Hi, I'm John Skieswanne, and this post is part 4 of a series on physics. In this series I will explain a few pillars of modern physics. I won't be
using any complex maths. It is my hope that this series will introduce some of you brilliant, curious-minded laymen out there to the inner circles of
So, sit back and enjoy.
The Standard Model of Particle Physics.
What is the irreducible components of the Universe? If it's made of gases and atoms and stars and rocks, are all of these made of something smaller?
The answer, of course, is yes. It turns out that everything is indeed made of incredibly small components called "elementary particles". They are
the Universe's DNA. Even your DNA's DNA, for that matters. These components build up atoms, electrical currents, even forces such as light and
inertia. And now you're going to meet all 17 of them.
The first particle ever discovered was the electron
in 1897, by Joseph John Thompson's team. The later even published a good approximation of
the electron's mass and electric charge. This elementary particle is responsible for electrical currents. Electrons are also found surrounding the
atom's nucleus. Alternatively, a heavy version of the electron, called the muon
, was spotted by Carl David Anderson in 1936. The atomic
nucleus itself was discovered to contain neutrons and protons - and, later, protons were proposed to be composed of three quarks (two up
and one down
quark) while neutrons were proposed to be composed of three quarks (one up and two downs). Later on, strange particles were
discovered (for instance kaons) which were a combinaison of a strange
quark with either an up quark or a down quark. In 1974 the J meson was
discovered, which were composed of charm
quarks. An even heavier electron (the tauon
), along with top
quarks, were discovered in the 70s (and in the 90s for the top quark). A neutrino
for the electron, the muon and the tauon were
observed to exist - they act a bit like their respective particle's luggages. When a particle decays and emits an electron, it was observed that some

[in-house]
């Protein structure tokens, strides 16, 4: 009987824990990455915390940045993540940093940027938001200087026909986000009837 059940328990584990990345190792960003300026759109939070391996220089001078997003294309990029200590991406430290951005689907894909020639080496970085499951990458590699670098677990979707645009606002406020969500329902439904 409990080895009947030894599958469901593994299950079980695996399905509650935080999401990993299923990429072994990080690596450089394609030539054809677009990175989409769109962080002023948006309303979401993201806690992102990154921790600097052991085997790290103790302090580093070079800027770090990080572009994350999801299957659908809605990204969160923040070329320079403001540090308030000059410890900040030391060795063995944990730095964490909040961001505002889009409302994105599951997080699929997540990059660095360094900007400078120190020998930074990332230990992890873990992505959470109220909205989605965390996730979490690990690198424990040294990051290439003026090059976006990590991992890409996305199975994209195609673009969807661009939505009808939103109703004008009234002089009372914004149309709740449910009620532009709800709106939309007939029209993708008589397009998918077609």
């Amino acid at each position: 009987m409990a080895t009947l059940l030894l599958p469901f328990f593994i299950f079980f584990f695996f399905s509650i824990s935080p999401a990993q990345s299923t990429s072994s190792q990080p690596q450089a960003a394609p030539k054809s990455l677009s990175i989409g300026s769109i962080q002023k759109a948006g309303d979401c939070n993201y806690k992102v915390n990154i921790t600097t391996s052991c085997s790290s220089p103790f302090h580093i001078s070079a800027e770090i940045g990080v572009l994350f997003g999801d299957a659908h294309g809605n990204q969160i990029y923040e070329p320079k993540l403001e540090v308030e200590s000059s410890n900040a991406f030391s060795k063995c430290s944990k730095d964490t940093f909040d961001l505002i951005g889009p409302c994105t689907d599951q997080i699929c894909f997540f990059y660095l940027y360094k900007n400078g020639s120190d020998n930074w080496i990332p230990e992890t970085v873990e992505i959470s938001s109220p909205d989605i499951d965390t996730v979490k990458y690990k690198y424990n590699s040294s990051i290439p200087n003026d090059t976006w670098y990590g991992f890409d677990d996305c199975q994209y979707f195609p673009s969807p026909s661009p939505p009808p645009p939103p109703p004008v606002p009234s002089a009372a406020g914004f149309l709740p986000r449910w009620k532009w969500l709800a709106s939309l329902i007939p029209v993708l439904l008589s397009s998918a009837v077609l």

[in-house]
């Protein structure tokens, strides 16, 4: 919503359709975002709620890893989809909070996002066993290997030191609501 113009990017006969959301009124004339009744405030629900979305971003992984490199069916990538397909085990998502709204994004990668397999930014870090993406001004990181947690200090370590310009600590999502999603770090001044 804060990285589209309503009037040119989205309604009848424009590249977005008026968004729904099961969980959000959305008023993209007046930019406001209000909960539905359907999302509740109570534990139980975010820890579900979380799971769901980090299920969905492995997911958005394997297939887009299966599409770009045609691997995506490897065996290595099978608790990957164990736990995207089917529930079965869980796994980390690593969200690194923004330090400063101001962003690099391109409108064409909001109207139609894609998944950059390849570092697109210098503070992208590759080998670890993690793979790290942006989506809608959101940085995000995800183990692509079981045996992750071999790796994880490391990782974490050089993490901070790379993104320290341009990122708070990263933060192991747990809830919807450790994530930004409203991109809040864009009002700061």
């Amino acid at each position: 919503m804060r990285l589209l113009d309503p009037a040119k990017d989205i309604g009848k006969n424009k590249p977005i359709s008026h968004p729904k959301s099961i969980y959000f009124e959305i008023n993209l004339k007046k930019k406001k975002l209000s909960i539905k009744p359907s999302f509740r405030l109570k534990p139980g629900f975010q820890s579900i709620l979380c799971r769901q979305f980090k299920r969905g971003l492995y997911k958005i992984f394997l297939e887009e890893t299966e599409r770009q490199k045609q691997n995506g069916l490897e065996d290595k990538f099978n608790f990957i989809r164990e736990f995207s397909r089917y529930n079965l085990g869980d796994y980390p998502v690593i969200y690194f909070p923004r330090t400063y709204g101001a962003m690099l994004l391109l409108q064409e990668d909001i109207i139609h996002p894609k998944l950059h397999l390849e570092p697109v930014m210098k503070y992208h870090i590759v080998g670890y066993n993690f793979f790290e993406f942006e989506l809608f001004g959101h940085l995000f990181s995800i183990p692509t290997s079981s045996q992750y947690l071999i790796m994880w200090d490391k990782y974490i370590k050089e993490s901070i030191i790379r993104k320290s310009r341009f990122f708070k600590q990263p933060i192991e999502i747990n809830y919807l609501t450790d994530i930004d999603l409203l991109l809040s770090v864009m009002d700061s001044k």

energy was missing, so it was proposed that a neutrino was carrying it away. Gluons
were proposed to "glue" quarks together. Photons
are particles of light. To explain particle decay (only a few particles can survive for longer than a fraction of a second), the W boson
the Z boson
were introduced. And, most recently, the Higgs boson
was introduced to account for the inertia of the particles. The latter
acts a bit like a molasses which cling on a particle and give it mass. All forces in the Standard Model are explained with mathematical equations,
called Special unitary groups (SU).
There you have it: 17 particles. Together these particles build up anything from the exotic Cascade B baryon to Stars, including DNA, drops of water,
mountains, whole planets.
3 of these particles have an electric charge of -1 (that is, their electrical charge is equal to that of an electron): the electron, the muon, and the
Out of the 14 remaining, three other particles have an electric charge of +2/3 (that is, their electrical charge is equal to 2/3 of an electron, and
has the opposite sign): the up quark, the charm quark, and the top quark.
Out of the 11 particles remaining, three other particles have an electric charge of -1/3 (that is, their electrical charge is equal to 1/3 that of an
electron): the down quark, the strange quark, and the bottom quark.
W bosons have a charge of either -1 or +1, depending on the parent particle as the latter undergoes decay.
All other 7 particles have zero electric charge.
All particles (well, except the Higgs boson) have spin. The spin is the rotation of a particle on itself (as particles travel, they spin on
themselves, like a bullet does after it's been fired from a rifle) - half a spin means that the particle looks the same after 1/2 rotation. A spin of
1 means the particle basically looks the same all over. Elementary particles with an integer spin are called "bosons", and usually they carry
forces. Particles with half a spin are called "fermions", and they compose matter. There are 12 fermions in the Standard Model. The rest are bosons.
Particles were also observed to have mass, although we don't know for sure what's the mass of any neutrinos (only that it's below a certain value).
Usually the mass of most particles is measured in a special unit called Mega electronVolt (MeV). 1 MeV is equal to 1.782 octillionth of a gram, or
Fermions which are the most normal and were discovered first, in other words, the electron, its neutrino, the up quark and the down quark, are said to
be "first-generation particles".
Fermions which were discovered a bit later, were more massive and thus were more prone to decay very fast, such as the muon (heavy version of the
electron), its neutrino, the charm quark (heavy version of the up quark) and the strange quark (heavy version of the down quark), are very rare on
Earth and they are said to be "second generation particles".
Finally, super-heavy particles which were discovered last, whose mass are such that they are impossible to find unless you own a CERN-class particle
accelerator, and which decay even more quickly than Generation 2 particles, include the tauon (super-heavy version of the electron), its neutrino, the
top quark (super-heavy version of the up quark) and the bottom quark (super-heavy version of the down quark). These are said to be "third generation